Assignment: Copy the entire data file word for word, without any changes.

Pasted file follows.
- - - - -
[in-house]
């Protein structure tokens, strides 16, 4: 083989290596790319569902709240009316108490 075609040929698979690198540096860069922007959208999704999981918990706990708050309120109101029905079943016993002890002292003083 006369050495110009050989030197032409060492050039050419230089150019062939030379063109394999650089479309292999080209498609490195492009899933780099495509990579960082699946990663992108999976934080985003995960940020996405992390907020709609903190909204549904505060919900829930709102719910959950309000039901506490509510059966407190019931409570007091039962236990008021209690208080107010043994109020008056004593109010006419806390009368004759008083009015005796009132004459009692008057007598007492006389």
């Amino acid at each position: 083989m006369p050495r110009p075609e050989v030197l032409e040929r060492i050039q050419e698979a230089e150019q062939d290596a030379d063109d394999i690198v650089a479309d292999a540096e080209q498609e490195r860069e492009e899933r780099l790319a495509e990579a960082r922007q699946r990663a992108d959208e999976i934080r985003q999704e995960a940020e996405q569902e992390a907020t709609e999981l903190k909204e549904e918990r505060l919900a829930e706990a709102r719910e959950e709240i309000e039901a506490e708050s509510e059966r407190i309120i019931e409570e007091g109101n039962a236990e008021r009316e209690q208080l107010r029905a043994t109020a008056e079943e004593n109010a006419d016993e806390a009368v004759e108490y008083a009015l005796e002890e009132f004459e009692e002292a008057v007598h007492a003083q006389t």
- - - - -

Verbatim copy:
[in-house]
């Protein structure tokens, strides 16, 4: 083989290596790319569902709240009316108490 075609040929698979690198540096860069922007959208999704999981918990706990708050309120109101029905079943016993002890002292003083 006369050495110009050989030197032409060492050039050419230089150019062939030379063109394999650089479309292999080209498609490195492009899933780099495509990579960082699946990663992108999976934080985003995960940020996405992390907020709609903190909204549904505060919900829930709102719910959950309000039901506490509510059966407190019931409570007091039962236990008021209690208080107010043994109020008056004593109010006419806390009368004759008083009015005796009132004459009692008057007598007492006389």
């Amino acid at each position: 083989m006369p050495r110009p075609e050989v030197l032409e040929r060492i050039q050419e698979a230089e150019q062939d290596a030379d063109d394999i690198v650089a479309d292999a540096e080209q498609e490195r860069e492009e899933r780099l790319a495509e990579a960082r922007q699946r990663a992108d959208e999976i934080r985003q999704e995960a940020e996405q569902e992390a907020t709609e999981l903190k909204e549904e918990r505060l919900a829930e706990a709102r719910e959950e709240i309000e039901a506490e708050s509510e059966r407190i309120i019931e409570e007091g109101n039962a236990e008021r009316e209690q208080l107010r029905a043994t109020a008056e079943e004593n109010a006419d016993e806390a009368v004759e108490y008083a009015l005796e002890e009132f004459e009692e002292a008057v007598h007492a003083q006389t």